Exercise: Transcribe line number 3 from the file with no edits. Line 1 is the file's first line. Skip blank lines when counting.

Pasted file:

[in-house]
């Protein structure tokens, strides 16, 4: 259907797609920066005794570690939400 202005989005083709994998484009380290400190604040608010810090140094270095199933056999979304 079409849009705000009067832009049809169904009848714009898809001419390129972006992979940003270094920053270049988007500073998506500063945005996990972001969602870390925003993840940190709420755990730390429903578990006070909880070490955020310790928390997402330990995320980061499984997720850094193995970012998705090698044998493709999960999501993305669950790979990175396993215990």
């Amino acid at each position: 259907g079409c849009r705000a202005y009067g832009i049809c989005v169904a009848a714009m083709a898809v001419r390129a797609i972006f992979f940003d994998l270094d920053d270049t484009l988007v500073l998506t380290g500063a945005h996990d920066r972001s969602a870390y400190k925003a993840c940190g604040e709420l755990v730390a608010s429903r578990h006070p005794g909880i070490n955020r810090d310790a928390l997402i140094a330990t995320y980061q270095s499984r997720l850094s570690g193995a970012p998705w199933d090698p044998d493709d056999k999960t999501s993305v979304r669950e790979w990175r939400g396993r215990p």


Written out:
């Amino acid at each position: 259907g079409c849009r705000a202005y009067g832009i049809c989005v169904a009848a714009m083709a898809v001419r390129a797609i972006f992979f940003d994998l270094d920053d270049t484009l988007v500073l998506t380290g500063a945005h996990d920066r972001s969602a870390y400190k925003a993840c940190g604040e709420l755990v730390a608010s429903r578990h006070p005794g909880i070490n955020r810090d310790a928390l997402i140094a330990t995320y980061q270095s499984r997720l850094s570690g193995a970012p998705w199933d090698p044998d493709d056999k999960t999501s993305v979304r669950e790979w990175r939400g396993r215990p």